Don't let the graceful appearance and fine texture of these clumping grasses fool youthey're as tough as they come. Deep rooted and drought tolerant; excellent for massing in hot, dry areas and effective in meadow gardens, mixed borders, naturalized areas, rock gardens, even by swimming pools. Plumelike flower heads appear in summer or fall; after they fade, tiny seeds drop to the ground, hence the common name.
alkali sacaton, alkali dropseed
- Native from Arkansas and Missouri northwest to Washington and south to Mexico.
- Foliage clump grows 3 feet high and wide; leaves are grayish green during growing season, yellow in fall, beige in winter.
- In summer or fall, showy, erect or arching flower plumes increase plant height to 5 feet.; plumes are pinkish, eventually fading to pale straw color.
- Takes a wide range of soils; good for alkaline conditions.
- Native to the Midwest, High Plains, and much of the eastern U.S. Emerald-green, hairlike leaves form a billowing mass to 15 inches tall and 112 feet wide.
- Foliage turns golden to orange in fall, then fades to light bronze in winter.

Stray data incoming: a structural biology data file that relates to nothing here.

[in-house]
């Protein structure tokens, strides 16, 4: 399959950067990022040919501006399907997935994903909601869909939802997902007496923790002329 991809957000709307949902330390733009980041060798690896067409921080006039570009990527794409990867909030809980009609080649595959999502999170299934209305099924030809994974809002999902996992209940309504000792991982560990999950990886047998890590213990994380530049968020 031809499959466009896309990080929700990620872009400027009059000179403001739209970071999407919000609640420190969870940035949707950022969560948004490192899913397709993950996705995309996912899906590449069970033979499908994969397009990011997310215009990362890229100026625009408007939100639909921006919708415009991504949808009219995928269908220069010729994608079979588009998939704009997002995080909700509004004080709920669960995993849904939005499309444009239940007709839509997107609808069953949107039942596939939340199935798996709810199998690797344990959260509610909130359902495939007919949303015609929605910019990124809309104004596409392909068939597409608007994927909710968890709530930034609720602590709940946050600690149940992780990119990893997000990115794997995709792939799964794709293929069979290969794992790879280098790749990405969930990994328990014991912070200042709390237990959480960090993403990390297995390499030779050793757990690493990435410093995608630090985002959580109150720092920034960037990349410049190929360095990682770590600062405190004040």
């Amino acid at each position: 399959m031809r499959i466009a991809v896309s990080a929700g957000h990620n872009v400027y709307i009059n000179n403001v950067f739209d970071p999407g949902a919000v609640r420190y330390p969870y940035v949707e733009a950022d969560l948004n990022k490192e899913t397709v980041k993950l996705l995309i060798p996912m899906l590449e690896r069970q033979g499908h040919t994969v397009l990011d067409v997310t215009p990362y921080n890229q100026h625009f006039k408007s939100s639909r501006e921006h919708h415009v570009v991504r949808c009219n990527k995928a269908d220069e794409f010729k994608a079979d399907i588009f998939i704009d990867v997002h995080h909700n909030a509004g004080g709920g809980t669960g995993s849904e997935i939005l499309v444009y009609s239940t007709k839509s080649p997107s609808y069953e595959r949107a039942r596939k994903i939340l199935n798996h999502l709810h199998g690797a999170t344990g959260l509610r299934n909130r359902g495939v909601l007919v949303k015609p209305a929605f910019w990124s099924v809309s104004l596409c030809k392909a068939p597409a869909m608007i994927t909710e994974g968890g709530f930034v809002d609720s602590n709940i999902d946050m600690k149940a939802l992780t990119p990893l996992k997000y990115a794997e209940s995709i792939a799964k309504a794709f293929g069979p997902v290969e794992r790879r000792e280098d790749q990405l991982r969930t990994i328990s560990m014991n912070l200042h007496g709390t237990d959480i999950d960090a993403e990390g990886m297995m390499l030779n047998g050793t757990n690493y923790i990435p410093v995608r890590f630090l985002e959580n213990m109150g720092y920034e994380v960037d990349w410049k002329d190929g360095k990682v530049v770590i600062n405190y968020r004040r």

- Slender-stemmed panicles of flowers rise to 3 feet tall, soaring above the foliage in late summer.
- Blossoms are pink to light brown and smell faintly of coriander.
- The seeds are highly nutritious and were ground into flour by Plains Indians.
- Plant tolerates almost any soil but likes it on the dry side.
- It can be started from seed but is rather slow to establish.
- Unlike many other grasses, this one doesn't self-sow extravagantly, so volunteer seedlings are seldom a problem.
- Native to sandy open areas and hillsides in southwestern Canada and the southwestern U.S. Narrow, arching, blue-green leaves grow quickly to form a clump 34 feet tall and wide.
- Feathery, golden yellow seed heads nearly double the plant's height in late summer to early fall; good in dried arrangements.
- Evergreen in all but the coldest climates.
- Quite drought tolerant but looks best with occasional deep watering.